The actors don't look good you say? There's faded glory there in Spader and Tomei, as the director intended. There's a charm oozing up from Griffin--heck, I'd dance with him as he was in the photo shop or on with the homeless woman. Your idea of beauty must be a very shallow notion.
There was some "falling out" with the director. Did that distract you? Oh, I think it did. When obviously Reeves is acting his heart out here, when obviously the director and cinematographer are enhancing every nuance of that performance by their art.
And checkout the homage to The Matrix. Betcha didn't even see it. Oh maybe you caught the Rob Zombie song, but did you see: the odd picture on the wall in the head detective's office (of a keyboard, reminiscent of pictures on the wall in the Metacortex building); the very evocative graffiti; the reflections in glasses; and the greenish phone that rings (not buzzes) waking a lonely guy from sleep in his narrow single bed in his cluttered solitary apartment. This is the kind of allusion to and influence from "The Matrix" that is a joy to see.
So to critics, are you watching, "The Watcher?" Or are you thinking about what you plan to write in your review?
The Replacements (2000)
Expected storyline, but completely unexpected hilarity
To work, comedy has to be unexpected. And that is just what makes "The Replacements" work so well. Oh, not that the storyline is unexpected, for from it. But the actual comedy embedded in that plot is often delightfully quirky and quite unusual in this extremely good-natured and entertaining film. The very first scene, for example, takes place in a completely unexpected setting and proceeds in a really odd-ball way.
As it is most times, Keanu Reeves acting is subtle. In this film you have to watch those eyes that are so eloquent when he's discouraged and listen to those little expelled breaths that convey so well (and so humorously) his state of mind when he's near the girl he's finds attractive. It's all there, and more, if you watch closely. Reeves is completely believable as a man who needs a second chance to do something he loves--play football. It's like he's a different person on and off the field--and that's exactly what the movie was trying to convey. The development (redemption is only too slightly strong a word) of Reeves' character is excellently portrayed. That struggle to overcome provides a good solid center around which all the hilarity revolves and becomes funnier in contrast.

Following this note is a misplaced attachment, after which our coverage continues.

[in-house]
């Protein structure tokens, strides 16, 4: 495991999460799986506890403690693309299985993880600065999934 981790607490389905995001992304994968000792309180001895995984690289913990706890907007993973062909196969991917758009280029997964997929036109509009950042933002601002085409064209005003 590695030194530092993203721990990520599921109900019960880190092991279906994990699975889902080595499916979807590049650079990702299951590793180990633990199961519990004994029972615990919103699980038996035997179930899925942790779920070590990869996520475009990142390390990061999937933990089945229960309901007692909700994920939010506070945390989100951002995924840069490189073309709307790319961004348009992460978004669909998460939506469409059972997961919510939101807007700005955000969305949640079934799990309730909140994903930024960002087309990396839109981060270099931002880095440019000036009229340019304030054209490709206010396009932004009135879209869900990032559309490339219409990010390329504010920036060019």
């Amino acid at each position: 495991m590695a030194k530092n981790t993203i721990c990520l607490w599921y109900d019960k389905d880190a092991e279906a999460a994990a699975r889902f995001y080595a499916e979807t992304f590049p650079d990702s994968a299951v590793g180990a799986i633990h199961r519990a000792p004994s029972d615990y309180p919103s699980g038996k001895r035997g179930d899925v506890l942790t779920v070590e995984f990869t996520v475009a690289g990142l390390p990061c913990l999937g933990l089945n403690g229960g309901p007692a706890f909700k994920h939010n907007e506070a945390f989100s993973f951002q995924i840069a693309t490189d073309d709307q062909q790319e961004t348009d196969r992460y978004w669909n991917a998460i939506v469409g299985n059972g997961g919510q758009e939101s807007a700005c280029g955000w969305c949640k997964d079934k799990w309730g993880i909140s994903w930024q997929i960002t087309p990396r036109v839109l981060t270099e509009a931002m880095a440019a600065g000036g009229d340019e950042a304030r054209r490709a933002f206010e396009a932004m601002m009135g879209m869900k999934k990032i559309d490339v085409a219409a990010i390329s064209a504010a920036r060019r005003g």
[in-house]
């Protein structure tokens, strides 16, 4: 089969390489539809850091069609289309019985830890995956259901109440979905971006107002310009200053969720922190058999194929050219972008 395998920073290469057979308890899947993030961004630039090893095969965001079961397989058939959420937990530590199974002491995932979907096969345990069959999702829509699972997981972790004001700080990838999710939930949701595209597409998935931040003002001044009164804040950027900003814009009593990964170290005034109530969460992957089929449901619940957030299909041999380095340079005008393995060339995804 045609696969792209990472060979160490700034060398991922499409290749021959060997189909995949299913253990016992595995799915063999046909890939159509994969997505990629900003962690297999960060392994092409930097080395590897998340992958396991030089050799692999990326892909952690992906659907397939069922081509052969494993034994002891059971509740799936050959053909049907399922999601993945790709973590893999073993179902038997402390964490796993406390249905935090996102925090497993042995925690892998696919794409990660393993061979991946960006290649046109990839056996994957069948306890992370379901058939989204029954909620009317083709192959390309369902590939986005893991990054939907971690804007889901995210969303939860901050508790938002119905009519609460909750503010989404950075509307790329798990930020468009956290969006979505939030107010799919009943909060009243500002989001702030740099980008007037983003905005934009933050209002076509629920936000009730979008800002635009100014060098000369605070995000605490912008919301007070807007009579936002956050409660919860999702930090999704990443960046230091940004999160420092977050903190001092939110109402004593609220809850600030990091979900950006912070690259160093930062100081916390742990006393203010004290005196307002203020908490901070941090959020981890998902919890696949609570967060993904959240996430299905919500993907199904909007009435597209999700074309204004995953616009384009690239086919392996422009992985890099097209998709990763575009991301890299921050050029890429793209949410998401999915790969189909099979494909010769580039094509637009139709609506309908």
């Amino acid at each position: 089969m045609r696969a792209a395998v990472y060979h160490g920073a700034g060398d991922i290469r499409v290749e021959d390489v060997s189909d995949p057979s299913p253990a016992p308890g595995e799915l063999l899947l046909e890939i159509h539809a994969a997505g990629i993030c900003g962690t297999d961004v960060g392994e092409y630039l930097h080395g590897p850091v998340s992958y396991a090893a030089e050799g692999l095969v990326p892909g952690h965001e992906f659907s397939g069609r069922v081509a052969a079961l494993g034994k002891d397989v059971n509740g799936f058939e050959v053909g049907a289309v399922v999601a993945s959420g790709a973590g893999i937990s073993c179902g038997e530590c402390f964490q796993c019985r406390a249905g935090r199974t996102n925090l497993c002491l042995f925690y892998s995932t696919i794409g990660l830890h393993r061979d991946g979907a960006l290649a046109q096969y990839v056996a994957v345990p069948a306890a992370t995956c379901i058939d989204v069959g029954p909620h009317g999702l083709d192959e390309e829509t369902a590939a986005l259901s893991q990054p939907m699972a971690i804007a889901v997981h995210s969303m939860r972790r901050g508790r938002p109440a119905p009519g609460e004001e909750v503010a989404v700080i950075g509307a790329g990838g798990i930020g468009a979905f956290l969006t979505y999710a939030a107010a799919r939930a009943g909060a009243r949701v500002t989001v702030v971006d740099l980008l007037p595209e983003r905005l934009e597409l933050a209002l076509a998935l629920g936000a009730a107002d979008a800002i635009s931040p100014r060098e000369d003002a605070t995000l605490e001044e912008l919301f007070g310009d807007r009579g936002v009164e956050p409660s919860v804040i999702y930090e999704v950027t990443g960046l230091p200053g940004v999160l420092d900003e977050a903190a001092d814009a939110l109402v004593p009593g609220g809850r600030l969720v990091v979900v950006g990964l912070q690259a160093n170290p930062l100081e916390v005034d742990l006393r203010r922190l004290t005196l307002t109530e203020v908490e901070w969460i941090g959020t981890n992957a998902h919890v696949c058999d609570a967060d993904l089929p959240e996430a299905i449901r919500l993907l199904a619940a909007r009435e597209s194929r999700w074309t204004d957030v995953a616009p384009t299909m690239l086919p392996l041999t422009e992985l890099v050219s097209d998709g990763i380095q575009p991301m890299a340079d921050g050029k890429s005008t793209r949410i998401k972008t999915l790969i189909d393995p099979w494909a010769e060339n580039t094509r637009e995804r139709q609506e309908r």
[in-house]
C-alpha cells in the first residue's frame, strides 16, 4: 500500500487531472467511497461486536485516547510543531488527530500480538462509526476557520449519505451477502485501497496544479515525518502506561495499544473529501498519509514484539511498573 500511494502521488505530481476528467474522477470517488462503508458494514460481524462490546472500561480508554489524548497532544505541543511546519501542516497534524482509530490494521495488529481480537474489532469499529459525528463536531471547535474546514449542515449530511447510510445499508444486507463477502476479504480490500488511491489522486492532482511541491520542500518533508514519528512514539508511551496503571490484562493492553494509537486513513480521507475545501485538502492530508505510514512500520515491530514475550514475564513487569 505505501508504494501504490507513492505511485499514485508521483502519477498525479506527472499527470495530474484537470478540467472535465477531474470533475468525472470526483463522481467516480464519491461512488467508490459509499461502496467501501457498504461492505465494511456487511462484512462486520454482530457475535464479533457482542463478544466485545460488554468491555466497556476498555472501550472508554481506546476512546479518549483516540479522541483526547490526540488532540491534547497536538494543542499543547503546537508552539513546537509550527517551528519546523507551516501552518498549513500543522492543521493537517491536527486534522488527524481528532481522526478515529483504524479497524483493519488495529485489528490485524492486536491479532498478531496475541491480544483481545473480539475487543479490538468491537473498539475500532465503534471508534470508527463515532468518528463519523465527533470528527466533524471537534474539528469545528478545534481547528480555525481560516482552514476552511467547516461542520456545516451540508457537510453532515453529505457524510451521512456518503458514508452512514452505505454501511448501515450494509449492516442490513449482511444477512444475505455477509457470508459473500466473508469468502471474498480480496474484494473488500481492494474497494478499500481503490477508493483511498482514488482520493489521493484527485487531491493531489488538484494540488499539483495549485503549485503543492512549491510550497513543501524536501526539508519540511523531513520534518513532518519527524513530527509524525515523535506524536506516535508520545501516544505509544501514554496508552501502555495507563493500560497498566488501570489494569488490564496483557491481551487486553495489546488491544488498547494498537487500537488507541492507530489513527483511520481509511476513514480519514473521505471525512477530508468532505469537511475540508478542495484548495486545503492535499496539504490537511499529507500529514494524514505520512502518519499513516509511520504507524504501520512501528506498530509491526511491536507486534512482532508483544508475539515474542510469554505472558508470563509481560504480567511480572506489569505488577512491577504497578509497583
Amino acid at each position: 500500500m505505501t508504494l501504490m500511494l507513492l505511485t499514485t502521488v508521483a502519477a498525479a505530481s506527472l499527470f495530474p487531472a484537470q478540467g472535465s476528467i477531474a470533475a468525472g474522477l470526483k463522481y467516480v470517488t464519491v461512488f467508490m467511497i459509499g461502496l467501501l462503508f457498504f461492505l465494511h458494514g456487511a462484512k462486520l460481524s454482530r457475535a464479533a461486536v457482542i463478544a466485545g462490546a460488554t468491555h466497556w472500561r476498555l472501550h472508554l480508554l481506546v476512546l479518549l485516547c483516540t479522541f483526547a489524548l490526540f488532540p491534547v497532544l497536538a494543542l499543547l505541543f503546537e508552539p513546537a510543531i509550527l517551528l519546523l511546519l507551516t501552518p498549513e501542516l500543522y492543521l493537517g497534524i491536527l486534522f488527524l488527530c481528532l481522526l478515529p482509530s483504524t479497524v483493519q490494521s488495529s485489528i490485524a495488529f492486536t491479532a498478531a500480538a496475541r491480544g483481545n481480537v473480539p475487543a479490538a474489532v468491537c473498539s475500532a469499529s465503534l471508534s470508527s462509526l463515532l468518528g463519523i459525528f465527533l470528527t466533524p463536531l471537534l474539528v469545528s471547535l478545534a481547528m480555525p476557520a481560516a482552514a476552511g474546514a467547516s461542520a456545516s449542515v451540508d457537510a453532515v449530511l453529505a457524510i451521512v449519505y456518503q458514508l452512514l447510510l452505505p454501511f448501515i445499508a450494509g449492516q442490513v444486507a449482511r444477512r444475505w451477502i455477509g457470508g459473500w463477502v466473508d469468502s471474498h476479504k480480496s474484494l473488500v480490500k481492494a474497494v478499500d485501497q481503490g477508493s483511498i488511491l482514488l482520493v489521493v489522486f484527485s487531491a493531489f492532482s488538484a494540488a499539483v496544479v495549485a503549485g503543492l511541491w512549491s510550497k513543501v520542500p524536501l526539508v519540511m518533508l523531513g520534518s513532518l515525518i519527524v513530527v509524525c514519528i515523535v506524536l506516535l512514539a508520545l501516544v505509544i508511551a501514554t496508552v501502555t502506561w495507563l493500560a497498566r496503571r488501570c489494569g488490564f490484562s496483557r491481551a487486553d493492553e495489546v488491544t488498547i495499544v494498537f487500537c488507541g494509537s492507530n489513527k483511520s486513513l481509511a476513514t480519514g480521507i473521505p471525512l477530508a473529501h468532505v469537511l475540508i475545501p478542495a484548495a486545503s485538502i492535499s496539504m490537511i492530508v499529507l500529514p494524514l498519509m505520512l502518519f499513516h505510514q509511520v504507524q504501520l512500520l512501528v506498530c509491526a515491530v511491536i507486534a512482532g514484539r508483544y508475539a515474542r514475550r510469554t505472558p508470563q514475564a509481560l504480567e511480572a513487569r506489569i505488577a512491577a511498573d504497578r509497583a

Gene Hackman and the rest of this ensemble cast did a great job--everyone has his or her moments. If the movie has a weakness, it's the romance. Not that Brook Langton and Reeves aren't good in the clinches--they have a definite chemistry. But it seems like there should have just been one scene between them with some real substance.
"The Replacements" also succeeds well as a football movie. The great photography and sound; the inventiveness of the script in dreaming up unusual and funny, yet still plausible, game events; and the evident attention to training for and depicting the physical moves, all add up to a movie which sports fans will relish. And yet, the football plays, are presented so clearly that even someone who's not a knowledgeable football fan can understand everything that's happening, even the first time.
Comedy is tough--it's quite an achievement to have folks in the theater laughing for most of two hours. And that's certainly what the audience did when I saw "The Replacements." As well as cheering out loud for the "home team," clapping at the end, and coming out feeling like dancing to "I Will Survive" like they did in the movie. As well as feeling like we can survive and be ourselves--just like those scrappy, eccentric replacements.
Mission: Impossible II (2000)
Similarity to Hitchcock's Notorious
I haven't seen anyone remark on the similarity of the plot of MI-2 to the plot of Hitchcock's "Notorious" (1946, Cary Grant & Ingrid Bergman). Both feature a male spy falling in love with a less than virtuous woman. Both have the male spy reluctantly asking his new love to seduce an old boyfriend for the sake of the cause. And both films even feature scenes at the racetrack where the woman meets up with the male spy to pass him information. Of course Hitch didn't have quite the same action punch. ;)
On Dangerous Ground (1951)
Minor masterpiece film noir/film blanc
I consider this short, unpretentious film to be a minor masterpiece. The movement from the familiar cityscape of the film noir to the white of the snowy countryside, from the damned, despairing world of the detective to the redeemed world of love offered by the heroine is captured in minimalist dialog and with outstanding cinematography. That one kiss at the end is worth a thousand sex scenes.